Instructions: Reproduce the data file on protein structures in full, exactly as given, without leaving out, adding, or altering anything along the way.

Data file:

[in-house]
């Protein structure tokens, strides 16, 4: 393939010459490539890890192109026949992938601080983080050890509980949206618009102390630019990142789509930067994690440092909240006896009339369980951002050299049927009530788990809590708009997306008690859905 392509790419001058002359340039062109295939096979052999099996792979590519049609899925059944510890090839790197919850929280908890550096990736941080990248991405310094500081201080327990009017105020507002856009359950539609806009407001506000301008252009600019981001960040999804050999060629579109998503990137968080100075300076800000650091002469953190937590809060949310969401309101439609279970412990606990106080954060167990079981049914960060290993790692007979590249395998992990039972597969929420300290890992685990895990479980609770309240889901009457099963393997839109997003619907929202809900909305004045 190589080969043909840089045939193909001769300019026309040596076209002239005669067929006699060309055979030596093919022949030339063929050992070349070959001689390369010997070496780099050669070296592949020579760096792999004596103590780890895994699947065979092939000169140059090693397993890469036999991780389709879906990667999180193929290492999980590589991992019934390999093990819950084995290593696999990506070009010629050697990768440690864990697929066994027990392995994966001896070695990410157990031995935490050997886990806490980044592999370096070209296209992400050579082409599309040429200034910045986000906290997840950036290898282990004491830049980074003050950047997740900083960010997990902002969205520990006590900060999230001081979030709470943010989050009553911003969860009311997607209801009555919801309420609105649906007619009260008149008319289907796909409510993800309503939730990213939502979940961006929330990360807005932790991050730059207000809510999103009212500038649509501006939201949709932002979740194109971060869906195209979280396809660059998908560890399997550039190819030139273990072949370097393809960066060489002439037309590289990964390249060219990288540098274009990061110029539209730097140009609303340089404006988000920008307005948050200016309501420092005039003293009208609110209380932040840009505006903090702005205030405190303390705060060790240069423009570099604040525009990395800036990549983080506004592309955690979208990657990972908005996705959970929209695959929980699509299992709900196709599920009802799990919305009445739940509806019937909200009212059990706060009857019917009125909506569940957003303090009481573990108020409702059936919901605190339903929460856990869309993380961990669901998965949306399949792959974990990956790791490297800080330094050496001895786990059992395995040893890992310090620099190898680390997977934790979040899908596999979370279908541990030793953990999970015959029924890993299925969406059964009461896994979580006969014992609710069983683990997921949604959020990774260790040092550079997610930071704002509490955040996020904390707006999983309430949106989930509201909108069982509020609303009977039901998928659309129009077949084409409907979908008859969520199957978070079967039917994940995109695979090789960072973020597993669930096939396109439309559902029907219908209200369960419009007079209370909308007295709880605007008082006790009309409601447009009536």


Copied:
[in-house]
């Protein structure tokens, strides 16, 4: 393939010459490539890890192109026949992938601080983080050890509980949206618009102390630019990142789509930067994690440092909240006896009339369980951002050299049927009530788990809590708009997306008690859905 392509790419001058002359340039062109295939096979052999099996792979590519049609899925059944510890090839790197919850929280908890550096990736941080990248991405310094500081201080327990009017105020507002856009359950539609806009407001506000301008252009600019981001960040999804050999060629579109998503990137968080100075300076800000650091002469953190937590809060949310969401309101439609279970412990606990106080954060167990079981049914960060290993790692007979590249395998992990039972597969929420300290890992685990895990479980609770309240889901009457099963393997839109997003619907929202809900909305004045 190589080969043909840089045939193909001769300019026309040596076209002239005669067929006699060309055979030596093919022949030339063929050992070349070959001689390369010997070496780099050669070296592949020579760096792999004596103590780890895994699947065979092939000169140059090693397993890469036999991780389709879906990667999180193929290492999980590589991992019934390999093990819950084995290593696999990506070009010629050697990768440690864990697929066994027990392995994966001896070695990410157990031995935490050997886990806490980044592999370096070209296209992400050579082409599309040429200034910045986000906290997840950036290898282990004491830049980074003050950047997740900083960010997990902002969205520990006590900060999230001081979030709470943010989050009553911003969860009311997607209801009555919801309420609105649906007619009260008149008319289907796909409510993800309503939730990213939502979940961006929330990360807005932790991050730059207000809510999103009212500038649509501006939201949709932002979740194109971060869906195209979280396809660059998908560890399997550039190819030139273990072949370097393809960066060489002439037309590289990964390249060219990288540098274009990061110029539209730097140009609303340089404006988000920008307005948050200016309501420092005039003293009208609110209380932040840009505006903090702005205030405190303390705060060790240069423009570099604040525009990395800036990549983080506004592309955690979208990657990972908005996705959970929209695959929980699509299992709900196709599920009802799990919305009445739940509806019937909200009212059990706060009857019917009125909506569940957003303090009481573990108020409702059936919901605190339903929460856990869309993380961990669901998965949306399949792959974990990956790791490297800080330094050496001895786990059992395995040893890992310090620099190898680390997977934790979040899908596999979370279908541990030793953990999970015959029924890993299925969406059964009461896994979580006969014992609710069983683990997921949604959020990774260790040092550079997610930071704002509490955040996020904390707006999983309430949106989930509201909108069982509020609303009977039901998928659309129009077949084409409907979908008859969520199957978070079967039917994940995109695979090789960072973020597993669930096939396109439309559902029907219908209200369960419009007079209370909308007295709880605007008082006790009309409601447009009536």